Welcome to the wonderful and compulsive world of counting steps. If you are starting the New Year off with a new Fitbit, then here's your guide for getting up and moving with your fitness tracker.
1. Set up Fitbit with Fitbit app
Before you can start counting steps, you first need to connect your Fitbit to the Fitbit app for iOS or Android (or use the Fitbit Connect app on your computer). And before you do that for the first time, you'll probably need to charge your new Fitbit a bit so it has enough juice to make the connection. After charging your Fitbit and installing the app, you'll then follow the instructions on the app that will have you choose your Fitbit model and enter information about yourself -- height, weight, gender, date of birth -- to improve its accuracy. With your account created, make sure your phone's Bluetooth is turned on, and follow the app's instructions to pair your Fitbit with your phone.
2. Choose clock face
Depending on your Fitbit model and the size of its screen, you'll be able to see a variety of information at a glance -- some combination of time, step count, heart rate -- based on the clock face design you choose. To select your clock face, go to the Dashboard of the Fitbit app and tap the account button in the top-right corner. Next, tap your device's name at the top to access its settings page and then tap Clock Face to scroll through the various options for your model and make your pick.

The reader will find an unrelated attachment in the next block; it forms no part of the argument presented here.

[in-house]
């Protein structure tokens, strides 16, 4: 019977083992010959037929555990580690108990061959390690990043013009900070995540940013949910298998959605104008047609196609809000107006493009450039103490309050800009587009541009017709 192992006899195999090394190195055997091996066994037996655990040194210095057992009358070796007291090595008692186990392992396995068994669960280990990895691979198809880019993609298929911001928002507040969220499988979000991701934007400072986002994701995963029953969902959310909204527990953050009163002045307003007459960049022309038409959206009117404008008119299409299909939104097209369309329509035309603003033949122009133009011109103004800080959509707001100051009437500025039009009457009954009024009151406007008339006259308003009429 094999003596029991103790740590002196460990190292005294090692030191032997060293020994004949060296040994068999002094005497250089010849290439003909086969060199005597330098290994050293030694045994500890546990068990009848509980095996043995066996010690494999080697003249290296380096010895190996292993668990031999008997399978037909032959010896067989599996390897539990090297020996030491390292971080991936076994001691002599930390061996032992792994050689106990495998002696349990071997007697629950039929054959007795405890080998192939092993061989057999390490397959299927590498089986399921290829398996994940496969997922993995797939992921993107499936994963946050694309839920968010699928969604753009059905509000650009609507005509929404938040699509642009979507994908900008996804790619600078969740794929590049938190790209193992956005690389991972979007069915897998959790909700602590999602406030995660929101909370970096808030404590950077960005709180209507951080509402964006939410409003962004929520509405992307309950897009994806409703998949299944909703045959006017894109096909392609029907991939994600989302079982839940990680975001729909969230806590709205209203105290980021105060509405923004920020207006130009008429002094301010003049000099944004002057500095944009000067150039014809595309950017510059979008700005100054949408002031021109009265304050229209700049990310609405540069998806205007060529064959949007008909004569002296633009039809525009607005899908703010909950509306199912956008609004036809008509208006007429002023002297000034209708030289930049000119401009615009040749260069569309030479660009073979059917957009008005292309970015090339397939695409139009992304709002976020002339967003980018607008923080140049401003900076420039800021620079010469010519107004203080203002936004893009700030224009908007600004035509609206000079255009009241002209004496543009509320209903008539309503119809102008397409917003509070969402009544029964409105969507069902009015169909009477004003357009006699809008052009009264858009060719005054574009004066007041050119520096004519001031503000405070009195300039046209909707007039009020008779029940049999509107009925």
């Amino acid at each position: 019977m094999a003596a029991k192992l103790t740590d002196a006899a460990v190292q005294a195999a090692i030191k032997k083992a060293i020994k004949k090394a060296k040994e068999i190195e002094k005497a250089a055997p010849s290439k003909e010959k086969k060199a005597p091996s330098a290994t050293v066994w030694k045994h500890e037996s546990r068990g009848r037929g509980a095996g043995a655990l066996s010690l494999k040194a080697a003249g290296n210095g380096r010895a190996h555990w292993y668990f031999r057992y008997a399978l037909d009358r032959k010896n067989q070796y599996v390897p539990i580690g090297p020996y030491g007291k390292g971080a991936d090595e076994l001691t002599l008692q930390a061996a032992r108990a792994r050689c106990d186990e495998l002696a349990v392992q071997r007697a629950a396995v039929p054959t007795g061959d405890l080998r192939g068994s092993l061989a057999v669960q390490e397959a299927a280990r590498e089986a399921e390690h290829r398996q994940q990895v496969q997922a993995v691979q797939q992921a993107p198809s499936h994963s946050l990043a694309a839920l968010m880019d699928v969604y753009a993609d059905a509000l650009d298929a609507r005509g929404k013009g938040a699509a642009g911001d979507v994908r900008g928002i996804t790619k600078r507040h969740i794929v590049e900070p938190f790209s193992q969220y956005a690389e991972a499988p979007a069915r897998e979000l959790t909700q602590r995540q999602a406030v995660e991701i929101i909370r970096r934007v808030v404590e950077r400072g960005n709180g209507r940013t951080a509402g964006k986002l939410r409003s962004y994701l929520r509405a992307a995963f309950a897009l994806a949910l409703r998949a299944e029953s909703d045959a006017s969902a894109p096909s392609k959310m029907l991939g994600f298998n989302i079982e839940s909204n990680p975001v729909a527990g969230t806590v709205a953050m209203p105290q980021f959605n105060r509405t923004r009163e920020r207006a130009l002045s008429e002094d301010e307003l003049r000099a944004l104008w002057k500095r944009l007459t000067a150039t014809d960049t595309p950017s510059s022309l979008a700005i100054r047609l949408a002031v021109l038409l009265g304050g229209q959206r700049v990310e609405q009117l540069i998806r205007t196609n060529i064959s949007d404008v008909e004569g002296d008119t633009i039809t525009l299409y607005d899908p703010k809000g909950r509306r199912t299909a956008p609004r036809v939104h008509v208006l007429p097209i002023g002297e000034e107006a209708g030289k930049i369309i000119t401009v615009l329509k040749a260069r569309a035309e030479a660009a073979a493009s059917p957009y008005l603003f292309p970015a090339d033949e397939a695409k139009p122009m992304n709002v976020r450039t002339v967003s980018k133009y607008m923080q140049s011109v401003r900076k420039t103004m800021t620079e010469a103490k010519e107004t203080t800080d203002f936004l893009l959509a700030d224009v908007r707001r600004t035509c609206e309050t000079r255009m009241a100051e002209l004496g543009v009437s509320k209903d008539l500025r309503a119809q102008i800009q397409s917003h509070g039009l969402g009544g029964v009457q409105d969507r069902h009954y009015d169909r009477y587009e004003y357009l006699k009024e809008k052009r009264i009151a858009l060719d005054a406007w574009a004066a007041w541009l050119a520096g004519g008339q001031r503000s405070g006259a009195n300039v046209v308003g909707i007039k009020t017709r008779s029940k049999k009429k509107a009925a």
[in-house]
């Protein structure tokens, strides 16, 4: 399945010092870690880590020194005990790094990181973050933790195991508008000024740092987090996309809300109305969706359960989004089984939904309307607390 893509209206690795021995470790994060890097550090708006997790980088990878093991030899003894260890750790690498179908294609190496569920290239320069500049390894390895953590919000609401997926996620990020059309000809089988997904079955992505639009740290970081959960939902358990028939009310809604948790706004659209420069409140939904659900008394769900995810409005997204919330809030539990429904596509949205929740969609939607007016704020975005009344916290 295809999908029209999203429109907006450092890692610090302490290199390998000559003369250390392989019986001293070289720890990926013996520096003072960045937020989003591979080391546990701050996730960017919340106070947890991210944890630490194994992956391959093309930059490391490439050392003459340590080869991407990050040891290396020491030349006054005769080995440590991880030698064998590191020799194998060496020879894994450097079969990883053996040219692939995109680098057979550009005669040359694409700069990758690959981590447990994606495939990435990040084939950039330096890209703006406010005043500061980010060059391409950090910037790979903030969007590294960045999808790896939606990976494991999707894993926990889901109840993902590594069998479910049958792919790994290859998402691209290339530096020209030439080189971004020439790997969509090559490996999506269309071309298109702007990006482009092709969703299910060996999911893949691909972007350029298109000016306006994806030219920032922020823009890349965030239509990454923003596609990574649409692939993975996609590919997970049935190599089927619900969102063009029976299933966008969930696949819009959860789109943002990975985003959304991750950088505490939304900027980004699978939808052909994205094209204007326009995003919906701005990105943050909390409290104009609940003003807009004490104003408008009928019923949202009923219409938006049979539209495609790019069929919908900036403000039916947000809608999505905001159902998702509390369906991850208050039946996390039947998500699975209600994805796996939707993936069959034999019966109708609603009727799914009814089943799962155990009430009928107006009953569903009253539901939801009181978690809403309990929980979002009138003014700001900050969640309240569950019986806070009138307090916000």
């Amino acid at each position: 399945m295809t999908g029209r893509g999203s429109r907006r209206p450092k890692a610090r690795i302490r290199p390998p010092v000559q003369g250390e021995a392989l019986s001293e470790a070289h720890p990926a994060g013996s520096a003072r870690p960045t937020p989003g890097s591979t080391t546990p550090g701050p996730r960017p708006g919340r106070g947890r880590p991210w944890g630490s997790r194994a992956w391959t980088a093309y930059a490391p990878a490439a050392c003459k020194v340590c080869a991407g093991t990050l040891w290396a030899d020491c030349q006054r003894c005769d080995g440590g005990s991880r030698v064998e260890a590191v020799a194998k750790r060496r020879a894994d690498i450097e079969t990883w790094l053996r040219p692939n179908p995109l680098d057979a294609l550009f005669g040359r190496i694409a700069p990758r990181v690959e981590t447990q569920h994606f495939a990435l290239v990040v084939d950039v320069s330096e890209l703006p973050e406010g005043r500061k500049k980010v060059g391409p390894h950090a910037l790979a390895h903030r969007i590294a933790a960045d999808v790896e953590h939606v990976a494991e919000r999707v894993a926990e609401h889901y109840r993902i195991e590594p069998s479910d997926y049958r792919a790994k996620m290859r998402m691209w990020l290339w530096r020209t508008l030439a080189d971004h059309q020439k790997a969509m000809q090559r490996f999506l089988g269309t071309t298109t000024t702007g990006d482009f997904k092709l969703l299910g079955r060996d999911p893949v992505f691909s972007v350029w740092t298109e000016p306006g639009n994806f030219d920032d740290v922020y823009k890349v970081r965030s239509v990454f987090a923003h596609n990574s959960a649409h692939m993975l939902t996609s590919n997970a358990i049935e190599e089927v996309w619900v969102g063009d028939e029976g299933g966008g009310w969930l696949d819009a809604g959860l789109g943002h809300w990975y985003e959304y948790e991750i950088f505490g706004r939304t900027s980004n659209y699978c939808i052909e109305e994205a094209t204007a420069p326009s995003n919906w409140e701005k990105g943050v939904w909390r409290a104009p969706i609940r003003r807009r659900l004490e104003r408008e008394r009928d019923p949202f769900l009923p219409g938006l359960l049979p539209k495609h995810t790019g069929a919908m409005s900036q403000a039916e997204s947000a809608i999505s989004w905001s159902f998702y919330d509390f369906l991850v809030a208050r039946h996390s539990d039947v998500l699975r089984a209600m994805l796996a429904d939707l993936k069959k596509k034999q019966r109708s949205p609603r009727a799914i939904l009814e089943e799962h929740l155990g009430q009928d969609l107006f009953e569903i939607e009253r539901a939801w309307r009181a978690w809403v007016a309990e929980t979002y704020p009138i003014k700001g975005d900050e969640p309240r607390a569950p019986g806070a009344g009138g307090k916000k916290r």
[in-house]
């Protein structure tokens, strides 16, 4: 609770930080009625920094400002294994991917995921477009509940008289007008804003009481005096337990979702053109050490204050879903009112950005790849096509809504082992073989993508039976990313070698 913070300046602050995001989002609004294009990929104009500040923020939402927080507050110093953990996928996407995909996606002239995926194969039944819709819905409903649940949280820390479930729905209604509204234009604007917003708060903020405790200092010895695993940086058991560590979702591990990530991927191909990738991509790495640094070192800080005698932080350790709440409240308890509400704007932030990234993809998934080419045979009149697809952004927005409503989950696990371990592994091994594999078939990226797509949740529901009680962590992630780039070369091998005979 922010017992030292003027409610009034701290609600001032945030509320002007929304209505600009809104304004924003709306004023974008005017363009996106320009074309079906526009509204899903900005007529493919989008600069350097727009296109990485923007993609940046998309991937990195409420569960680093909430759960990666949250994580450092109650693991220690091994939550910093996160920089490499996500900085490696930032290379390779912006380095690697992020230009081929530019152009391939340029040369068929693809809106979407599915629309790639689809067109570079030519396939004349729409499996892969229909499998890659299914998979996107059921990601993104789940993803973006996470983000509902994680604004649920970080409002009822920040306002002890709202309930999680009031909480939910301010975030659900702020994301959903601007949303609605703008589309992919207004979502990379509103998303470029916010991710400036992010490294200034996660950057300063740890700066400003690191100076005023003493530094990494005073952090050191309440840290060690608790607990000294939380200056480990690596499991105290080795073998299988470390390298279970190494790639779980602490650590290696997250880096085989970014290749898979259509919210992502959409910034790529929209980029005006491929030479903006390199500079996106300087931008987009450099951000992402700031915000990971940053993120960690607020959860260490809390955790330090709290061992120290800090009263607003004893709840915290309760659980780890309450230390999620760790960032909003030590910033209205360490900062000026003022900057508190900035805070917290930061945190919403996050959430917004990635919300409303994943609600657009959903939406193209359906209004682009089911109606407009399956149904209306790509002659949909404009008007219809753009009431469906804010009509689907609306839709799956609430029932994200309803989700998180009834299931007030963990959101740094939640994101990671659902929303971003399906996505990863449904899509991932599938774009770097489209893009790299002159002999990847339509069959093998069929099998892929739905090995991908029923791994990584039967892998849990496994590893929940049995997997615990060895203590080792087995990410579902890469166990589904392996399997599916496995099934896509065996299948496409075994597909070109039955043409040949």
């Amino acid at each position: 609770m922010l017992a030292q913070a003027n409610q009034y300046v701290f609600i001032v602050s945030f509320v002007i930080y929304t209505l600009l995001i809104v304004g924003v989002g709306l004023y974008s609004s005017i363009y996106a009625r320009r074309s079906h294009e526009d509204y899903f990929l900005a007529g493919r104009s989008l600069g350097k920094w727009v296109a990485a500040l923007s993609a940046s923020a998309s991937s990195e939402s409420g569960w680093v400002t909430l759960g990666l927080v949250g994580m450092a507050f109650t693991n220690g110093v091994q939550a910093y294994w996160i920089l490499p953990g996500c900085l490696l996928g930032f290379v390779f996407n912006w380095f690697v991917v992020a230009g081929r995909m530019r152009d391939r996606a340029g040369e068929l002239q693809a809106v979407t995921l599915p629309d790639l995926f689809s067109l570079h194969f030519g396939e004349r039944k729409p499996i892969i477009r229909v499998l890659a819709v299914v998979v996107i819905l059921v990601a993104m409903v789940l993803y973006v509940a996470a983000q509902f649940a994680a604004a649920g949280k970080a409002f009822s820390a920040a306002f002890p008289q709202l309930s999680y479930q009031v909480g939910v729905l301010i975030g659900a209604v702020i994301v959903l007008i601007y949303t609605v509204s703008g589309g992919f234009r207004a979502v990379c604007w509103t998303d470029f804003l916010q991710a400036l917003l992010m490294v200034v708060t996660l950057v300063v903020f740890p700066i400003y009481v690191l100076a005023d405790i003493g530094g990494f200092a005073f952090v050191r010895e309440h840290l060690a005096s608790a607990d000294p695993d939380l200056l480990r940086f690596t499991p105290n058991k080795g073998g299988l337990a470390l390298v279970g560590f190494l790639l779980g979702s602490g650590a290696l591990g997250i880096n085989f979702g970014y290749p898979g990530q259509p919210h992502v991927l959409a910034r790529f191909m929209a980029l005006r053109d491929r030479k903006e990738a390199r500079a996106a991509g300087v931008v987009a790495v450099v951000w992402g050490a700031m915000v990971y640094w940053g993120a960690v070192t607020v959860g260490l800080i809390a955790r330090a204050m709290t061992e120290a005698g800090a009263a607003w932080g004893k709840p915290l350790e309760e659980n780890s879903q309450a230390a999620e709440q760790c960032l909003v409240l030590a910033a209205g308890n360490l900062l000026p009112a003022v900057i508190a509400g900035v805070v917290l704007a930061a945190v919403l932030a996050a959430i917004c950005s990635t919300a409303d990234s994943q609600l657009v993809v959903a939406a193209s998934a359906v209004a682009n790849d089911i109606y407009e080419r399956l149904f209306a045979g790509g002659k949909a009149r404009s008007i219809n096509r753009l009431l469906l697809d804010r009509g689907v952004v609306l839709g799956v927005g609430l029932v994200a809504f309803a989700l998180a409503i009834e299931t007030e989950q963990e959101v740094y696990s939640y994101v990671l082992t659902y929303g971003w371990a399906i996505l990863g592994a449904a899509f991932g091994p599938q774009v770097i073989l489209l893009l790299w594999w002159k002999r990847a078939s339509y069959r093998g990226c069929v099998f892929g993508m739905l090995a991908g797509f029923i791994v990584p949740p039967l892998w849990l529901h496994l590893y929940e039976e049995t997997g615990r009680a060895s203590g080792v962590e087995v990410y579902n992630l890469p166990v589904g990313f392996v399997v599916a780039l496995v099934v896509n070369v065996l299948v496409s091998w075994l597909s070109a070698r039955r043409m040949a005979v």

3. Customize display
In addition to choosing a clock face for your Fitbit, you can also choose which screens you'll cycle through when you tap on your Fitbit's display. Head back to the settings page for your Fitbit model and tap Customize Display. Here, you can select and reorder the screens you want to appear when you tap on your Fitbit's display.
4. Add battery life to display
My Fitbit Charge 2 ($149.95 at Dell Home) lasts four to five days on a charge, but since it also tracks my sleep, I like to be strategic about when I charge it. I try to avoid charging it overnight because I'll lose a night's worth of sleep data. Plus, it takes only two hours to charge fully, so charging overnight isn't necessary. Therefore, I like to keep an eye on its battery life so when it gets low I can charge it in the evening when I'm sitting on the couch watching Netflix or the Boston Celtics. In the settings page for your Fitbit model, tap Menu Items to select which items you want to appear, including Battery, which wasn't selected by default on my .
5. Set daily goal
There are two areas you need to visit to set your exercise goals. The first is on the app's settings page for your Fitbit model. Tap Main Goal and you can select which goal you want to strive to hit each day. The default is Steps but you can change it to Distance, Calories Burned, Active Minutes or Floors Climbed. Next, back out of the settings page for your Fitbit model and return to the main Account page. In the Goals section, tap Activity and you can change the default amount for your main goal. For example, the default is 10,00 steps for the Steps goal, but you can raise or lower this depending on your activity level.